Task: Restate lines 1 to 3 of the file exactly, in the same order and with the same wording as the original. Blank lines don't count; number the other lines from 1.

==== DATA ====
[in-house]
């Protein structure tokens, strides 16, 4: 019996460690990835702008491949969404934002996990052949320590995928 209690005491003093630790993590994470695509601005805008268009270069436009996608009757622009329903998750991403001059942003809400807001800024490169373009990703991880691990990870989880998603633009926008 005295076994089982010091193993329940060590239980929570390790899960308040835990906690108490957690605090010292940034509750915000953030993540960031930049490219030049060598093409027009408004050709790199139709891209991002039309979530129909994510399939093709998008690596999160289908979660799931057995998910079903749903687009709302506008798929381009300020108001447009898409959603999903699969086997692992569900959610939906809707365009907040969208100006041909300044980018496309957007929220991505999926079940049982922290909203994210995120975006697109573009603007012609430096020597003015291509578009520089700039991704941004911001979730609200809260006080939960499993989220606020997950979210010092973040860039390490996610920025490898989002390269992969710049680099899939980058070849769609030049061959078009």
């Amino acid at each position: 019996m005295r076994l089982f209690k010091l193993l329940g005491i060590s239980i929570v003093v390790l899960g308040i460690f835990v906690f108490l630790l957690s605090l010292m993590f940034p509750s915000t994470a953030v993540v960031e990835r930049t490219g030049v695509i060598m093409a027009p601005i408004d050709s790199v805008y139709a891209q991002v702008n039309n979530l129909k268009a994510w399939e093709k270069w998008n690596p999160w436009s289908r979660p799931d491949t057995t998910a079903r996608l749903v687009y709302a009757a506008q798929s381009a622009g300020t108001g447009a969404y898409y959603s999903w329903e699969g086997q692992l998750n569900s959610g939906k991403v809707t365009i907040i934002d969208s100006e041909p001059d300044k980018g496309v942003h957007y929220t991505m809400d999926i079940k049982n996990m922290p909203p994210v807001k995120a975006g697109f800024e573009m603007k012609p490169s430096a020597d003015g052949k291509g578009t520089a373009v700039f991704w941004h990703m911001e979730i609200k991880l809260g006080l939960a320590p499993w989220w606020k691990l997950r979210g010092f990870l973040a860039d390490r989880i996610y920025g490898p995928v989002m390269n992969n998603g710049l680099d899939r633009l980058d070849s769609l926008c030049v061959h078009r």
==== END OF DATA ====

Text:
[in-house]
């Protein structure tokens, strides 16, 4: 019996460690990835702008491949969404934002996990052949320590995928 209690005491003093630790993590994470695509601005805008268009270069436009996608009757622009329903998750991403001059942003809400807001800024490169373009990703991880691990990870989880998603633009926008 005295076994089982010091193993329940060590239980929570390790899960308040835990906690108490957690605090010292940034509750915000953030993540960031930049490219030049060598093409027009408004050709790199139709891209991002039309979530129909994510399939093709998008690596999160289908979660799931057995998910079903749903687009709302506008798929381009300020108001447009898409959603999903699969086997692992569900959610939906809707365009907040969208100006041909300044980018496309957007929220991505999926079940049982922290909203994210995120975006697109573009603007012609430096020597003015291509578009520089700039991704941004911001979730609200809260006080939960499993989220606020997950979210010092973040860039390490996610920025490898989002390269992969710049680099899939980058070849769609030049061959078009």
């Amino acid at each position: 019996m005295r076994l089982f209690k010091l193993l329940g005491i060590s239980i929570v003093v390790l899960g308040i460690f835990v906690f108490l630790l957690s605090l010292m993590f940034p509750s915000t994470a953030v993540v960031e990835r930049t490219g030049v695509i060598m093409a027009p601005i408004d050709s790199v805008y139709a891209q991002v702008n039309n979530l129909k268009a994510w399939e093709k270069w998008n690596p999160w436009s289908r979660p799931d491949t057995t998910a079903r996608l749903v687009y709302a009757a506008q798929s381009a622009g300020t108001g447009a969404y898409y959603s999903w329903e699969g086997q692992l998750n569900s959610g939906k991403v809707t365009i907040i934002d969208s100006e041909p001059d300044k980018g496309v942003h957007y929220t991505m809400d999926i079940k049982n996990m922290p909203p994210v807001k995120a975006g697109f800024e573009m603007k012609p490169s430096a020597d003015g052949k291509g578009t520089a373009v700039f991704w941004h990703m911001e979730i609200k991880l809260g006080l939960a320590p499993w989220w606020k691990l997950r979210g010092f990870l973040a860039d390490r989880i996610y920025g490898p995928v989002m390269n992969n998603g710049l680099d899939r633009l980058d070849s769609l926008c030049v061959h078009r």